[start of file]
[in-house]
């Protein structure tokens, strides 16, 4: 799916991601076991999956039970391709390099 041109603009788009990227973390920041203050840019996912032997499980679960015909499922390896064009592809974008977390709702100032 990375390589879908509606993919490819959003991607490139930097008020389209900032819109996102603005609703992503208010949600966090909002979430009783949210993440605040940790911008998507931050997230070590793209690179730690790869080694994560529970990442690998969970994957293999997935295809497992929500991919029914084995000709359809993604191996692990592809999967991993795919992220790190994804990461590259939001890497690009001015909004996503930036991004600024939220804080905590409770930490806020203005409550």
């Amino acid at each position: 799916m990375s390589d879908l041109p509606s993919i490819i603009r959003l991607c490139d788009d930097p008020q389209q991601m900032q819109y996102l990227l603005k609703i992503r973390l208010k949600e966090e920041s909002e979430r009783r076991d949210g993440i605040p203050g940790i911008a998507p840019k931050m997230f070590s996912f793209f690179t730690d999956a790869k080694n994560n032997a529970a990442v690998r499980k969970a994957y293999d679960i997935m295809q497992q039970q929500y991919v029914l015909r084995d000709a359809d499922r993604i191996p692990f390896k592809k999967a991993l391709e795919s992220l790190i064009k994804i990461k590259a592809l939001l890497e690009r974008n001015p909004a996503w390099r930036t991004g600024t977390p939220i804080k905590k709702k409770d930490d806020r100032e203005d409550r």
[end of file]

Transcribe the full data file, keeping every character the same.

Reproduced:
[in-house]
């Protein structure tokens, strides 16, 4: 799916991601076991999956039970391709390099 041109603009788009990227973390920041203050840019996912032997499980679960015909499922390896064009592809974008977390709702100032 990375390589879908509606993919490819959003991607490139930097008020389209900032819109996102603005609703992503208010949600966090909002979430009783949210993440605040940790911008998507931050997230070590793209690179730690790869080694994560529970990442690998969970994957293999997935295809497992929500991919029914084995000709359809993604191996692990592809999967991993795919992220790190994804990461590259939001890497690009001015909004996503930036991004600024939220804080905590409770930490806020203005409550």
């Amino acid at each position: 799916m990375s390589d879908l041109p509606s993919i490819i603009r959003l991607c490139d788009d930097p008020q389209q991601m900032q819109y996102l990227l603005k609703i992503r973390l208010k949600e966090e920041s909002e979430r009783r076991d949210g993440i605040p203050g940790i911008a998507p840019k931050m997230f070590s996912f793209f690179t730690d999956a790869k080694n994560n032997a529970a990442v690998r499980k969970a994957y293999d679960i997935m295809q497992q039970q929500y991919v029914l015909r084995d000709a359809d499922r993604i191996p692990f390896k592809k999967a991993l391709e795919s992220l790190i064009k994804i990461k590259a592809l939001l890497e690009r974008n001015p909004a996503w390099r930036t991004g600024t977390p939220i804080k905590k709702k409770d930490d806020r100032e203005d409550r």